The role of MGEs in the evolution and emergence of pathogens of significant clinical and veterinary importance is well-documented. From a microbiological perspective, improving our knowledge of MGE-mediated AMR transmission by the application of traditional microbial culture techniques, molecular biology methods, and genomic/metagenomic/transcriptomic approaches will enhance our understanding of the flow of genetic information in bacteria. Mathematical modelling will prove to be integral to developing testable hypotheses regarding gene transfer rates, the consequences of positive selection, persistence in the absence of selection, and the fitness cost of gaining/losing resistance.

Horizontal gene transfer of AMR genes has led to the emergence of significant globally distributed enterobacterial pathogens such as Escherichia coli, Salmonella spp., and Klebsiella spp. The consequences of the emergence of these pathogens pose significant risks for humans and veterinary medicine, in what is a highly convoluted and at present, a seemingly intractable problem.

PhD Opportunity: Modelling the Risks of Antimicrobial Resistance from Agricultural Waste to Animal and Human Health

We are advertising for a PhD in my laboratory – Modelling the Risks of Antimicrobial Resistance from Agricultural Waste to Animal and Human Health – jointly supervised with colleagues from the School of Mathematics and School of Veterinary Medicine, and jointly funded by the Medical Research Foundation and the University of Nottingham. This studentship is fully funded (fees and stipend) for four years for students from the UK or EU.

Project description

This project will use mathematical modelling to evaluate the risks to human and animal health of antibiotics and antimicrobials given to farm animals. In particular, we are concerned about the risks associated with application to land of slurry or manure, which contain antibiotics and antimicrobial resistant bacteria because of that use. You will look at two systems: the risk of antibiotic resistant bacteria in crops grown for human food; and the risk associated with sheep transferring resistance around fields that have received slurry.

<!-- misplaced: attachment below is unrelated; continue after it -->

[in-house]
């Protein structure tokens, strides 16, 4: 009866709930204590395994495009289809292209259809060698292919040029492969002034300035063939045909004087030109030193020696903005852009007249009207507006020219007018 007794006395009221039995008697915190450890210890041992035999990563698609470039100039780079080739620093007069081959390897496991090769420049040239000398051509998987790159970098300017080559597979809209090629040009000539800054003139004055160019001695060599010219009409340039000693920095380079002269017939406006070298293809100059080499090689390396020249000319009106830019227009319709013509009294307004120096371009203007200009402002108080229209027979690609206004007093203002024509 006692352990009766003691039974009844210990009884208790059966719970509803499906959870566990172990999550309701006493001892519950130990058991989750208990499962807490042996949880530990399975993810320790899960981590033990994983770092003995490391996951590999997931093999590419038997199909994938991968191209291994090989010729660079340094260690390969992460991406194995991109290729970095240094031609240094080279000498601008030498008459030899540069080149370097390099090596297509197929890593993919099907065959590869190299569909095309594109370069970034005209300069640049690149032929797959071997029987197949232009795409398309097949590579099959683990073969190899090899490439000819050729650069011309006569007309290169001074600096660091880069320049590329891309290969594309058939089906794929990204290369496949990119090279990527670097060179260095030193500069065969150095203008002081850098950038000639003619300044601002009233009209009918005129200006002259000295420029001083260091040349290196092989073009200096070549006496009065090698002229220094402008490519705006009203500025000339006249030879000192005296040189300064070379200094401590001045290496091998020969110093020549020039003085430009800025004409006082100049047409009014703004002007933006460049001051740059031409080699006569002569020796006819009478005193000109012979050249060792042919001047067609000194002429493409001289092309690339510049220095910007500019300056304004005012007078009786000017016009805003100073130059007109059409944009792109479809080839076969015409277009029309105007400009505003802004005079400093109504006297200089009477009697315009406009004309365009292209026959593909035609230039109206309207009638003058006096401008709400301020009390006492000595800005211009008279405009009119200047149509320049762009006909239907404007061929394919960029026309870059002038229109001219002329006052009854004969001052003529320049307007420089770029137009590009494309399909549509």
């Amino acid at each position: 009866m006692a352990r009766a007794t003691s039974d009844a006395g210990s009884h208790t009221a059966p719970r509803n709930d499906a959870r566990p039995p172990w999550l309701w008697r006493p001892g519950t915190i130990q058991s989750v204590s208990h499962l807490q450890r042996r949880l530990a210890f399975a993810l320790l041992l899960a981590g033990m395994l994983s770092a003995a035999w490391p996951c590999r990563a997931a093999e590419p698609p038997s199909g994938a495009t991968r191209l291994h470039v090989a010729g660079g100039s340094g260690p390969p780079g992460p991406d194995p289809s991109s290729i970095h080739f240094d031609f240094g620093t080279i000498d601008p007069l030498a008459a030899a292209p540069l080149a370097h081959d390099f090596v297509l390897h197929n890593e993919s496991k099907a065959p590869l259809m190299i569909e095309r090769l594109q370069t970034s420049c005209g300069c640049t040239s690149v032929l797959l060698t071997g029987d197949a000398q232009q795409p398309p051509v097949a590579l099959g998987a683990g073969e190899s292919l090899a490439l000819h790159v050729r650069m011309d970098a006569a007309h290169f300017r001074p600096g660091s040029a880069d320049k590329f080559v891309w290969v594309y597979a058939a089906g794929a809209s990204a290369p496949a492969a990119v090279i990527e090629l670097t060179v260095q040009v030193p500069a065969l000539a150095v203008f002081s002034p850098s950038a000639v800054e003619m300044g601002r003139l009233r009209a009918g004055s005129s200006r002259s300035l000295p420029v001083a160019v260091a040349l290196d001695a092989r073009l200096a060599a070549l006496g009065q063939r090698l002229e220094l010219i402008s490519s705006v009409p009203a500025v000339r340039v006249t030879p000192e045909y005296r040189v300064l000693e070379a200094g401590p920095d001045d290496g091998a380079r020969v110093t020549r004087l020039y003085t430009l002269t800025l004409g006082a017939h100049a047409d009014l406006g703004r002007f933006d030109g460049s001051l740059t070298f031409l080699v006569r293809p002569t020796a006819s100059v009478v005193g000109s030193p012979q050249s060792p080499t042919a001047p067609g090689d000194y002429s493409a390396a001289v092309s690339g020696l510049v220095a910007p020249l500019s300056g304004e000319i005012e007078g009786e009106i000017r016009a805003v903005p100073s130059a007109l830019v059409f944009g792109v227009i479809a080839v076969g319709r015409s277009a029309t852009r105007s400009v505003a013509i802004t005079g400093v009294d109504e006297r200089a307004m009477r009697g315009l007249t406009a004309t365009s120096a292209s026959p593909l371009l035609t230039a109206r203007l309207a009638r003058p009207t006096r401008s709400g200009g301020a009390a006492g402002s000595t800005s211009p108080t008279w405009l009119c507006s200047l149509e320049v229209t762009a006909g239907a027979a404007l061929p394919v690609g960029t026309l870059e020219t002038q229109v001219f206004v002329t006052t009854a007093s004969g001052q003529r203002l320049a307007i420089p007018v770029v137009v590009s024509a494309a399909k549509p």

Two different modelling paradigms will be compared: Bayesian Network models, that allow for probabilistic description of impact of different factors on outcomes; and Dynamical Systems models, that consider changes in populations over time. The project will benefit from extensive data we have generated both on characterising dairy slurry and its impact upon soil, and on resistance in sheep hooves, as well as data from other laboratories.


  • Prof Dov Stekel, School of Biosciences
  • Dr Sabine Tötemeyer, School of Veterinary Medicine and Science
  • Dr Theodore Kypraios, School of Mathematical Sciences

Benefits of joining the Medical Research Foundation National PhD Training Programme in AMR Research.

  • All PhD projects will be based within interdisciplinary research consortia funded by the UKRI Cross-Council AMR Initiative.
  • All students will have access to enhanced training opportunities including residential skills and training courses, cohort-building activities, and annual conferences. All are designed to expose students to a range of discipline-specific languages and interdisciplinary research skills, which are essential for enabling them to thrive as multidisciplinary AMR researchers.
  • PhD students will undertake a fully-funded 3-month interdisciplinary AMR project allowing them to work outside of their primary research area or an elective placement in industry, publishing, media, policy development or in AMR-relevant charities and organisations.
  • All Medical Research Foundation-funded PhD students will also be part of a wider cohort of 150 PhD students from across the UK who are also studying AMR. The cohort will have access to a bespoke, innovative online learning environment, which will facilitate peer-to-peer networking, question setting and mentoring.

Further information can be found on the programme’s website:

To apply

Apply here:

You should have a BSc and/or MSc degree in a quantitative subject, such as mathematics, statistics, physics or computer science, and a strong interest in applying your quantitative skills to a biomedical problem of huge public importance. Potential applicants interested in further information are encouraged to contact me at